This time last week they were in France - revisiting for likely the last time the beaches and the villages where they lost so many friends, and the immaculate cemeteries where thousands lie buried.
Yesterday the last few remaining Sheffield veterans of the Normandy campaign were back home – shoulder-to-shoulder in the city centre for their annual D-Day remembrance service and parade.
The 70th anniversary of one of World War Two’s most pivotal moments was last Friday, June 6, but in Sheffield the official event at Barker’s Pool was postponed while the men took part in commemorations in France, meeting royalty including the Queen and Prince Charles and attending an international ceremony of thanks at Sword beach.
But yesterday, at the stroke of 11am, as shoppers meandered in and out of John Lewis and office workers busied themselves in town, the spot around Sheffield’s war memorial fell silent as the city’s ‘real life Private Ryans’ gathered to remember.
Only the splash of the Barker’s Pool fountains, and the distant throb of bus engines on Pinstone Street, interrupted the hush.
A lone bugler on the City Hall steps played the Last Post to signal the start of a minute’s silence, before veterans Cyril Elliott, aged 94, from Shiregreen, Charlie Hill, 89, from Gleadless Valley, and Pat Strafford, 88, from Firth Park, stepped forward to lay a wreath at the war memorial.
Charlie is one of only two surviving Sheffield veterans to have landed in the very first dawning moments of D-Day – ‘H-Hour’, 7.25am – on June 6, 1944. He struggled ashore on Gold beach, and says D-Day turned him ‘from a boy into a man’.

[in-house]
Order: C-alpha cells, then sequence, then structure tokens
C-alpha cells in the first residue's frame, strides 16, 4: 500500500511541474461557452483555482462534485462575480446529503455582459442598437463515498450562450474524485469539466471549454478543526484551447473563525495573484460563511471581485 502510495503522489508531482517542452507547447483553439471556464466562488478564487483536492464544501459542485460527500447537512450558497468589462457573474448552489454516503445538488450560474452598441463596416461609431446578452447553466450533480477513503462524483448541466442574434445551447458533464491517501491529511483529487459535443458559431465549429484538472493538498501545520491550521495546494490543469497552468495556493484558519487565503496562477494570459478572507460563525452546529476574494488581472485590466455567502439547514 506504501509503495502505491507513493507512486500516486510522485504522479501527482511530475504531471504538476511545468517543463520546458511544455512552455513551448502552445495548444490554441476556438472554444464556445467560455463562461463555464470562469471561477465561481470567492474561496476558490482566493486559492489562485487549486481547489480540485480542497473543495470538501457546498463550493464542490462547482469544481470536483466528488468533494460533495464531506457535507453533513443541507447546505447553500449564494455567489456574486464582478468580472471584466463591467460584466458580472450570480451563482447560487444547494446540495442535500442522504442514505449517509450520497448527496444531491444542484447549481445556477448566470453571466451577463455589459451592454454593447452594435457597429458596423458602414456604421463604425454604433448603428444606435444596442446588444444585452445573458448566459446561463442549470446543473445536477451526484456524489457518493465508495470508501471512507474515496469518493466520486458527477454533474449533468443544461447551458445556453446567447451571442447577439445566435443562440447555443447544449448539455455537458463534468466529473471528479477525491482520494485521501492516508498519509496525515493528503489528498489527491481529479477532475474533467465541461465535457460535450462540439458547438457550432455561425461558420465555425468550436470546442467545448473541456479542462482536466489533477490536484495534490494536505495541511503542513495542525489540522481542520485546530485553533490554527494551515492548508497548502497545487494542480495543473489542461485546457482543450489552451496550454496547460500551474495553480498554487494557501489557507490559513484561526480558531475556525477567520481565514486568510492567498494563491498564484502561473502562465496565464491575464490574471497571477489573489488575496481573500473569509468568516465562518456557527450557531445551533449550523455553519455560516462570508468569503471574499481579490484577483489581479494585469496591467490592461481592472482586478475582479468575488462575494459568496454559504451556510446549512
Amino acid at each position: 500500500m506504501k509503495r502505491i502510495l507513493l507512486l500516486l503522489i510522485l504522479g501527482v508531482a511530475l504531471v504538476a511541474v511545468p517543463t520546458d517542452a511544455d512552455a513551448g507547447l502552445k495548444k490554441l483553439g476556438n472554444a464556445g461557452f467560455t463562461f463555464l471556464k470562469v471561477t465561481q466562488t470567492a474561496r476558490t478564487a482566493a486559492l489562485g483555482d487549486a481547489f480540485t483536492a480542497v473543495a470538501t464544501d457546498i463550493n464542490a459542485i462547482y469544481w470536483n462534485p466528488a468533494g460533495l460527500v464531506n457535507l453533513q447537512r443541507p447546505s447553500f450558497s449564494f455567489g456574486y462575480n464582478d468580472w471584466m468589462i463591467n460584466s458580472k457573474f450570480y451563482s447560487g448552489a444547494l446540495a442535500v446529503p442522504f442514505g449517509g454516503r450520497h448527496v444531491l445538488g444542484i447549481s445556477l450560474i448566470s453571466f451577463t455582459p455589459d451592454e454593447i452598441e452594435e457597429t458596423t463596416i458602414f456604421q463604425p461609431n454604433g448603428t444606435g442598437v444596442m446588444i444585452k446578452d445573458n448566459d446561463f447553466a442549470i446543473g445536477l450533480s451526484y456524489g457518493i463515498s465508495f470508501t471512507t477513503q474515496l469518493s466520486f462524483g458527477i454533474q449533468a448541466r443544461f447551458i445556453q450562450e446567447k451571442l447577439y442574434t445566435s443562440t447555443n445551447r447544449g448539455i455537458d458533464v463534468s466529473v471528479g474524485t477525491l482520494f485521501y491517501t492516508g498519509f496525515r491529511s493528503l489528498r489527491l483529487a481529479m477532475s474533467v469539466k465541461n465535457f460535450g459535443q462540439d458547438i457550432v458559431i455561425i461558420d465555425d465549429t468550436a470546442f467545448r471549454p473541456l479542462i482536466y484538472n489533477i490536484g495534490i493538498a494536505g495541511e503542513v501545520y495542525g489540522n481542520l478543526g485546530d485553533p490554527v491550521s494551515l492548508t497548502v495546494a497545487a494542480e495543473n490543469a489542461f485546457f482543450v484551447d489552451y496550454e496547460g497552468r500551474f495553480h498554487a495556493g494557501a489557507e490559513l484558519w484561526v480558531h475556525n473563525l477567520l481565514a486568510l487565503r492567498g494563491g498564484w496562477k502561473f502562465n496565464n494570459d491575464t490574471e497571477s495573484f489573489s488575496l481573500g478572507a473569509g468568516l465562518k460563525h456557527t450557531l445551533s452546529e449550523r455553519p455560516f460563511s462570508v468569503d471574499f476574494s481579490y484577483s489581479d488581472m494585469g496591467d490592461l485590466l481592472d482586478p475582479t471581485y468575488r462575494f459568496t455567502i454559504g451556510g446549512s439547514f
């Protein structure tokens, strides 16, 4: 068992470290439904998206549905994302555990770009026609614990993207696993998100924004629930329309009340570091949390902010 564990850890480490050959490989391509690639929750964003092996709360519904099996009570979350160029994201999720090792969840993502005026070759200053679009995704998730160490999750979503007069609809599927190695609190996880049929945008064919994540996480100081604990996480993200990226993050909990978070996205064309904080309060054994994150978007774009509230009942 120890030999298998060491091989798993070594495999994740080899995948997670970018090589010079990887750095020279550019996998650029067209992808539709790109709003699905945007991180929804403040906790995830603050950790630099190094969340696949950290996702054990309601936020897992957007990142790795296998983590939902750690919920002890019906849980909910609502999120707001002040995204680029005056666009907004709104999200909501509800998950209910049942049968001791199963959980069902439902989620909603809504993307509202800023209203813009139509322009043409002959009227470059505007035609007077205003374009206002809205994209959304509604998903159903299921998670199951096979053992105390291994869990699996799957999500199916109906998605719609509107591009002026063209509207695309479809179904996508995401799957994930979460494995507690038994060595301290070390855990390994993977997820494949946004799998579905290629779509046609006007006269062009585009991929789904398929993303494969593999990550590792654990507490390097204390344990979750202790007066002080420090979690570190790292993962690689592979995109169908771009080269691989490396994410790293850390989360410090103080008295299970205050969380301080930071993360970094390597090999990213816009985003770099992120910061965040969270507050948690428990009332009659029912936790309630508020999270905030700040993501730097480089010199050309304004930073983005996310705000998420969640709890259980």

As the minute’s silence drew to a close a dozen men – all pensioners now in their late 80s and 90s, but back then strapping lads in their teens and 20s – lined up smartly in blazers, berets and medals to listen as Bill Hartley, from Killamarsh, the 91-year-old treasurer of the Sheffield branch of the Normandy Veterans’ Association read aloud the Normandy Prayer.
“Oh Eternal Lord God, who has united together all the veterans of the Normandy campaign, grant us we beseech you your blessing, and give us strength to carry on our work,” said Bill, who was 21 when he landed on Gold beach the day after D-Day with the mobile light anti-aircraft regiment.
Gordon Drabble, 89, from Lodge Moor, who was wounded by shellfire in August 1944 in an attack which killed many, recited the words: “They shall grow not old, as we that are left grow old. Age shall not weary them, nor the years condemn. At the going down of the sun and in the morning, we will remember them.”
As the men made their way slowly on foot from Barker’s Pool to the Town Hall, where new Lord Mayor Coun Peter Rippon hosted a reception for them in the mayoral parlour, eight and nine-year-old Year 4 children from Wath CofE primary school were waiting outside in their red uniforms to applaud and cheer.
“They were so interested to speak to us,” said Bill. “They knew so much about D-Day, and that it had been the 70th anniversary last week.”
Cyril, who was the oldest of the Sheffield veterans to return to the French beaches last week, said: “This ceremony in Barker’s Pool each year is so important, to remember the comrades we lost, those who didn’t make it from the beaches.”
Charlie, who is believed to be one of only two surviving Green Howards from WWII nationwide - the other is Charles Taylor, 88, also from Sheffield – added: “At our age now there is not much we can do except call in at the war memorial every year and try to keep the remembrance alive.”